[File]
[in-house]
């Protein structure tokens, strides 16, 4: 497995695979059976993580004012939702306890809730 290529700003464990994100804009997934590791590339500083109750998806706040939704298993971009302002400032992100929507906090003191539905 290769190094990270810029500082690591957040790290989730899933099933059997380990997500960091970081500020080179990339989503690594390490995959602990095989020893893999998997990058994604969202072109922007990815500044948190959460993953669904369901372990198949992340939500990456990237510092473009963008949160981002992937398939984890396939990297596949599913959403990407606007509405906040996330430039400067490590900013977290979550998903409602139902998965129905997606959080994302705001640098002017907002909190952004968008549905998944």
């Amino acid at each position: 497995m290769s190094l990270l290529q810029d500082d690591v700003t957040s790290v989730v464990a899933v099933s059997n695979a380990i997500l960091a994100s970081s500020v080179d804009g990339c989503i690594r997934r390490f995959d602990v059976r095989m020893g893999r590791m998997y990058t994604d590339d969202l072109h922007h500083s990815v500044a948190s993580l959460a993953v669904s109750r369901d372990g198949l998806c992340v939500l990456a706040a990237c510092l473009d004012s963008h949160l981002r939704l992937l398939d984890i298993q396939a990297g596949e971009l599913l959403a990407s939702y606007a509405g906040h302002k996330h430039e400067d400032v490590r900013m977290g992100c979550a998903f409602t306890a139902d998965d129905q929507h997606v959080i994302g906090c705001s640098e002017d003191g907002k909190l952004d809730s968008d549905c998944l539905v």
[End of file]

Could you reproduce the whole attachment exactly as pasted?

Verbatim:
[in-house]
């Protein structure tokens, strides 16, 4: 497995695979059976993580004012939702306890809730 290529700003464990994100804009997934590791590339500083109750998806706040939704298993971009302002400032992100929507906090003191539905 290769190094990270810029500082690591957040790290989730899933099933059997380990997500960091970081500020080179990339989503690594390490995959602990095989020893893999998997990058994604969202072109922007990815500044948190959460993953669904369901372990198949992340939500990456990237510092473009963008949160981002992937398939984890396939990297596949599913959403990407606007509405906040996330430039400067490590900013977290979550998903409602139902998965129905997606959080994302705001640098002017907002909190952004968008549905998944």
């Amino acid at each position: 497995m290769s190094l990270l290529q810029d500082d690591v700003t957040s790290v989730v464990a899933v099933s059997n695979a380990i997500l960091a994100s970081s500020v080179d804009g990339c989503i690594r997934r390490f995959d602990v059976r095989m020893g893999r590791m998997y990058t994604d590339d969202l072109h922007h500083s990815v500044a948190s993580l959460a993953v669904s109750r369901d372990g198949l998806c992340v939500l990456a706040a990237c510092l473009d004012s963008h949160l981002r939704l992937l398939d984890i298993q396939a990297g596949e971009l599913l959403a990407s939702y606007a509405g906040h302002k996330h430039e400067d400032v490590r900013m977290g992100c979550a998903f409602t306890a139902d998965d129905q929507h997606v959080i994302g906090c705001s640098e002017d003191g907002k909190l952004d809730s968008d549905c998944l539905v």